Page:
Looking back can be a bad thing to do.

But sometimes.

It’s good.

1987

In the summer of 1987, I was 18.

That’s the year I was driven from a Derby ‘home’.

To a Newcastle Polytechnic home.

By a now-dead pisshead stepdad that, depending on alcohol content, swung between wife beater and bore.

Paving Stone.

In the summer of 2023.

37 years later.

As I attended some Northumbria University event or other.

I re-stood on the exact same paving stone that I had first stood on.

As I stepped slowly out of the pisshead’s car, 37 years before.

I Tried Hard.

In the summer of 2023 I tried  hard to position my feet in the exact same place.

Flat.

Together.

Pointing at The Claude Gibb Halls of Residence in exactly the same way.

I tried hard to see through the dirty windows of the 9th floor of Claude Gibb where I laughed and lived for 12 months, all those years ago.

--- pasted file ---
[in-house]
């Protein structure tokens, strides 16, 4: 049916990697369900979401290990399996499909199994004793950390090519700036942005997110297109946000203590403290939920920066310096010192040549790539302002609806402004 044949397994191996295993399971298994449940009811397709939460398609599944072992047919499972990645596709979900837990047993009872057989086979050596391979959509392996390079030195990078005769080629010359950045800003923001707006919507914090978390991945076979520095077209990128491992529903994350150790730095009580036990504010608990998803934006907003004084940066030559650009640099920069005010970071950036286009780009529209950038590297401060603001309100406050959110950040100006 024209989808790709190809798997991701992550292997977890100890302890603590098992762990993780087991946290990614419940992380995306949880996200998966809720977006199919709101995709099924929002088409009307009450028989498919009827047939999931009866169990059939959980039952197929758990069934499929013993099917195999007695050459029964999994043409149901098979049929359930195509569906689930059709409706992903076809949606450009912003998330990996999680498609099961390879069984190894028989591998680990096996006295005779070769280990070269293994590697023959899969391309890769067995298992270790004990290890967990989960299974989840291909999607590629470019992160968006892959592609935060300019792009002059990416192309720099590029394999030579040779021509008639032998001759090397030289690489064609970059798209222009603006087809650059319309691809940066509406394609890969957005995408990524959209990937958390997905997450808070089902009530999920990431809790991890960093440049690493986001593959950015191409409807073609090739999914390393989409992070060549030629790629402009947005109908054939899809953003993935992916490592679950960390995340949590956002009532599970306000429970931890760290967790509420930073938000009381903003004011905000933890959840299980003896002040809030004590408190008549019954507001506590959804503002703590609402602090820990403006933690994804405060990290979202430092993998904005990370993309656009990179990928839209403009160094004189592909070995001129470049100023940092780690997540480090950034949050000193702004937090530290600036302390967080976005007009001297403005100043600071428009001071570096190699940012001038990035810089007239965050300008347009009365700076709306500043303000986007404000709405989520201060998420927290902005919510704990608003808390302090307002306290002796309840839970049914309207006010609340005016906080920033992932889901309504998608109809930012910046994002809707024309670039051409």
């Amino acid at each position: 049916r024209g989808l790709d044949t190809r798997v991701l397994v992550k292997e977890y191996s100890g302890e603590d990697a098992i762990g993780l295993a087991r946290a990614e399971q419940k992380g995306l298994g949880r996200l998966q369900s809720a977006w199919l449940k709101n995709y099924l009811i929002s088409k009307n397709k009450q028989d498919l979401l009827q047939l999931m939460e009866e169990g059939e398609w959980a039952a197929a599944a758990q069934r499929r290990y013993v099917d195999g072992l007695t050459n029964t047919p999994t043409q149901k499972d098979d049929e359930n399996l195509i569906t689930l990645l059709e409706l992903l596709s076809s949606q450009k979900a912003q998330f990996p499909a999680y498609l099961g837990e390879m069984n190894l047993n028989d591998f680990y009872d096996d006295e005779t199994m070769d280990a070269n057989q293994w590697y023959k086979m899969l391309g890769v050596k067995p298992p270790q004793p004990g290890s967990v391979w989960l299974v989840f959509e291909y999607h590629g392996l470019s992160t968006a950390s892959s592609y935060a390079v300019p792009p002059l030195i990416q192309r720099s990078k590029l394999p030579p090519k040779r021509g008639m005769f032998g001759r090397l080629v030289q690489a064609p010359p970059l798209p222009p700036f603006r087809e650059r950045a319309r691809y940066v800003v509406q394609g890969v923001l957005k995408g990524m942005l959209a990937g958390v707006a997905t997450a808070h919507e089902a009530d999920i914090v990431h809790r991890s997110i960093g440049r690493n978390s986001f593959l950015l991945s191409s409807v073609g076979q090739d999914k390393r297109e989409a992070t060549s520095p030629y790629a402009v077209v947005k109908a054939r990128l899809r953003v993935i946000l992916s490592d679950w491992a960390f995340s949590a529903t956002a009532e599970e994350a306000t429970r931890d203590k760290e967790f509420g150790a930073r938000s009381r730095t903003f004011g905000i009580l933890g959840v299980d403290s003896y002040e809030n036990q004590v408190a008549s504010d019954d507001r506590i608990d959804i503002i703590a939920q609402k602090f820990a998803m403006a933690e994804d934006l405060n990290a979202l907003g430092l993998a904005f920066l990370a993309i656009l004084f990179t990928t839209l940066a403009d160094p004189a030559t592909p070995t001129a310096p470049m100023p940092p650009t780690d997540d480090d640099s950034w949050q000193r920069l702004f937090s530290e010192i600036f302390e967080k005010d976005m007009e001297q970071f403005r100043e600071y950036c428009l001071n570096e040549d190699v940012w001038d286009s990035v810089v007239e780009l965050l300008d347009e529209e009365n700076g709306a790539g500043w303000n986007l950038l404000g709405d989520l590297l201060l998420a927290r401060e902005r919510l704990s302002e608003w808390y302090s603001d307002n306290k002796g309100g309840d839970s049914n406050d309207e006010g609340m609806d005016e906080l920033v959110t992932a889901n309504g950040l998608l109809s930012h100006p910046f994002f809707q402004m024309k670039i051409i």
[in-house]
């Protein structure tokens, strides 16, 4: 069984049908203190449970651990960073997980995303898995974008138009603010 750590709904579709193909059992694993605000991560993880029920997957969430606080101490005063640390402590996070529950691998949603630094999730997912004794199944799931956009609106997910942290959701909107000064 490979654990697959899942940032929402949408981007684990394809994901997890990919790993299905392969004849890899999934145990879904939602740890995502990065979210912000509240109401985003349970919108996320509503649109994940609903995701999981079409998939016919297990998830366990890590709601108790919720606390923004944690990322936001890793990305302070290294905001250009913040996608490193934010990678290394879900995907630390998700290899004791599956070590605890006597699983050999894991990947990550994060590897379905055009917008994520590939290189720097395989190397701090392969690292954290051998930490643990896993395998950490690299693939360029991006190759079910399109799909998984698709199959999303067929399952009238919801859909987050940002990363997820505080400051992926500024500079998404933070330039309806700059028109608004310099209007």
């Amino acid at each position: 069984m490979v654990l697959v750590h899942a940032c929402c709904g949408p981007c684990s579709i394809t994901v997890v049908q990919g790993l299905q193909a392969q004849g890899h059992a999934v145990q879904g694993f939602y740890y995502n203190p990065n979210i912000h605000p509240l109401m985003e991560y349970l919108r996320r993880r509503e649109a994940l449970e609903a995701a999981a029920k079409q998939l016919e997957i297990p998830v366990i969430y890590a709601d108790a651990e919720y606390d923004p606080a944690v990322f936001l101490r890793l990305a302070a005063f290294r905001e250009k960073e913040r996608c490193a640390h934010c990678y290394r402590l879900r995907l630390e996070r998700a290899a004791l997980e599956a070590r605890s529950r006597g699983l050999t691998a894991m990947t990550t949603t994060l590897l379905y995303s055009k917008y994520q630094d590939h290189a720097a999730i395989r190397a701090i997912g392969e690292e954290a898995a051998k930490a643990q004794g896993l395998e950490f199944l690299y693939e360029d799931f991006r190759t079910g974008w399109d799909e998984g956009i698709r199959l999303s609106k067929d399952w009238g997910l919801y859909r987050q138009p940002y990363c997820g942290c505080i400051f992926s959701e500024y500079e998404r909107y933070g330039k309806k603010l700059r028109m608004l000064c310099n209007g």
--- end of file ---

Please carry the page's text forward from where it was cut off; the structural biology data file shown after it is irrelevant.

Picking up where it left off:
And I tried hard to compare two moments.

2 Moments. 

In the summer of 1987, I was 18.

Stood on that paving stone, I was pleased to be facing an unknown future.

Because I’d had my fill of the fucked-up present that I knew.

And for that, I felt grateful.

Excited.

Alive.

In the summer of 2023, I was 55.

Stood on that paving stone, I was again pleased to be facing an unknown future.

Not because I’d had my fill of the fucked-up present that I knew.

Life’s good.

But because I realised that, in the 37 years between the two most memorable times I’d stood on that one paving stone.

I had avoided something that, back in 1997, worried me more than anything else.

I realised that as I stood on that paving stone in 2023.

37 years after being dropped off in Newcastle.

I realised I had not become the man that drove me there.

2023.

Looking back can be a bad thing to do.

But sometimes.

It’s good.

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